Today was one hell of a day here. We were scheduled to go to Dagupan City to have talks with potential business partners and at the same time take some time off work. Unfortunately, the weather was not as cooperative, relegating me to staying at home and worrying about our safety as well, as the winds of Super Typhoon â€œMilenyoâ€?Â (International Name: Xangsane)Â hit the country hard. I called of work for my staff as early as 5:00 a.m., worried more about their safety than business operations.Â Â
There was no electricity, no telephone lines and no water the whole day. Trees were falling everywhere, floods in most areas, flying debris, and falling billboards here and there, rendering the whole country of the Philippines totally helpless to the wrath of this typhoon which I would call as one of the worst typhoons that the country has experienced. Restaurants and malls, such as the Shangri-la mall in EDSA were closed, even experiencing damage as walls ripped open and had all store owners and on-hand customers looking for ways to get to safety.Â Â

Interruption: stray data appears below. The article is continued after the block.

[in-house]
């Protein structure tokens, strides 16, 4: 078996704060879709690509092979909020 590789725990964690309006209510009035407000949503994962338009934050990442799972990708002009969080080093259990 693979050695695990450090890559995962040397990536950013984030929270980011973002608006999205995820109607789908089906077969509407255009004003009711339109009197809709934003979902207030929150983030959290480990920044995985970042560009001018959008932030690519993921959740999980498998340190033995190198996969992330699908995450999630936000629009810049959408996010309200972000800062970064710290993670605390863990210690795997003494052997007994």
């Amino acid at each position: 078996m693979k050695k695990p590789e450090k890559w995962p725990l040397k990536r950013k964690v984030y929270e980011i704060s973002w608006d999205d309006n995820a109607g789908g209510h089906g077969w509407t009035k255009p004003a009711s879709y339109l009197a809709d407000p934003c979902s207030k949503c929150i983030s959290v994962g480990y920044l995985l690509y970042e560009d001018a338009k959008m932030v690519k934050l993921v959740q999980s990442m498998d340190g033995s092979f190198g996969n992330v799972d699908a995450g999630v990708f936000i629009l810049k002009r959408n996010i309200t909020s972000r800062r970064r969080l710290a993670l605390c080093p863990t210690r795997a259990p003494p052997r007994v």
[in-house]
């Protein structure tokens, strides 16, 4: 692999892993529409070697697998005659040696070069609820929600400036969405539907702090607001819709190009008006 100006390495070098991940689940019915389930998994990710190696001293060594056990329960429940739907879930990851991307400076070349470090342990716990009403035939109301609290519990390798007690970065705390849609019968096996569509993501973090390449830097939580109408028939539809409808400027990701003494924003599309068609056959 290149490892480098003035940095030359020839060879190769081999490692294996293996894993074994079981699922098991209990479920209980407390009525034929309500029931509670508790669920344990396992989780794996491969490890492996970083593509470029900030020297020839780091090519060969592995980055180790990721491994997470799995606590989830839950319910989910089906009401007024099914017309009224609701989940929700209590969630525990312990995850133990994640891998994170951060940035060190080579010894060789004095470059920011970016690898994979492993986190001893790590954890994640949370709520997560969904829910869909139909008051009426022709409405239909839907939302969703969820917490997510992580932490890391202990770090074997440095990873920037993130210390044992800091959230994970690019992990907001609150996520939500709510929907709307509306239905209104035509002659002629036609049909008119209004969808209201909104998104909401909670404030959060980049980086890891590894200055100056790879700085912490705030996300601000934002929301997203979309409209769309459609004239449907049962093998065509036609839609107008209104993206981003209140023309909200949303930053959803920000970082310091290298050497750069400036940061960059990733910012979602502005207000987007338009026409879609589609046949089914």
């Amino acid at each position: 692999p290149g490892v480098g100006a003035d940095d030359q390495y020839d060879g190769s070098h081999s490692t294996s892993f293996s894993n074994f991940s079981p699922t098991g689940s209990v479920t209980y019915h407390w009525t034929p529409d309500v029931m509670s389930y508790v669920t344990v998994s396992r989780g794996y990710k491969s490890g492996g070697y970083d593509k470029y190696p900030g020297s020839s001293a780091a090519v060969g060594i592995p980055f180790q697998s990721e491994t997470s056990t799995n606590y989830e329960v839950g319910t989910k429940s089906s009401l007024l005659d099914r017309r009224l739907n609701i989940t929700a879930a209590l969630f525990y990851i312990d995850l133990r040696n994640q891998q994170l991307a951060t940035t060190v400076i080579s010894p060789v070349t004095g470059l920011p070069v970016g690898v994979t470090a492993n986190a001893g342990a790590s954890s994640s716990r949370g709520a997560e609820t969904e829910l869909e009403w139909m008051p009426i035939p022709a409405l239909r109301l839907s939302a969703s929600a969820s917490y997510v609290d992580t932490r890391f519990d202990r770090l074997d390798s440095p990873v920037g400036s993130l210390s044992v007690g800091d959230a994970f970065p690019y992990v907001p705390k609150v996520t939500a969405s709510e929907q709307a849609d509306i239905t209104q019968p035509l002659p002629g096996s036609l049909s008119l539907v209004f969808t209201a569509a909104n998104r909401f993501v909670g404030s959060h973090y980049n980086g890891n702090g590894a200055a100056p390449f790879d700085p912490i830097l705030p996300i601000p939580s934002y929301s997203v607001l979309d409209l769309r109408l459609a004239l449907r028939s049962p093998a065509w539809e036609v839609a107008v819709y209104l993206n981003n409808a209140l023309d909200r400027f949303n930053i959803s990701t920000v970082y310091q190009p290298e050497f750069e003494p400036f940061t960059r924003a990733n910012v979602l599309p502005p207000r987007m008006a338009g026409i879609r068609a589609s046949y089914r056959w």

Businesses suffer hard blows during such calamities, not only hampering daily operations and distribution means but also the purchasing power of its target markets. The basic necessities will always have the initial priority, survival of which is the most important. Inconvenient as it is, this is an event which most business has to consider in a year. Providing allowance for such occurrences, this may lead to losses in most cases. These are scenarios where most companies have to realistically face them everyday. However, much as they hit periodic times of the year, these should not become reasons or alibis for losses. They are natural events that cannot be controlled and other reasons for losses of most organizations are not fairly attributed to such.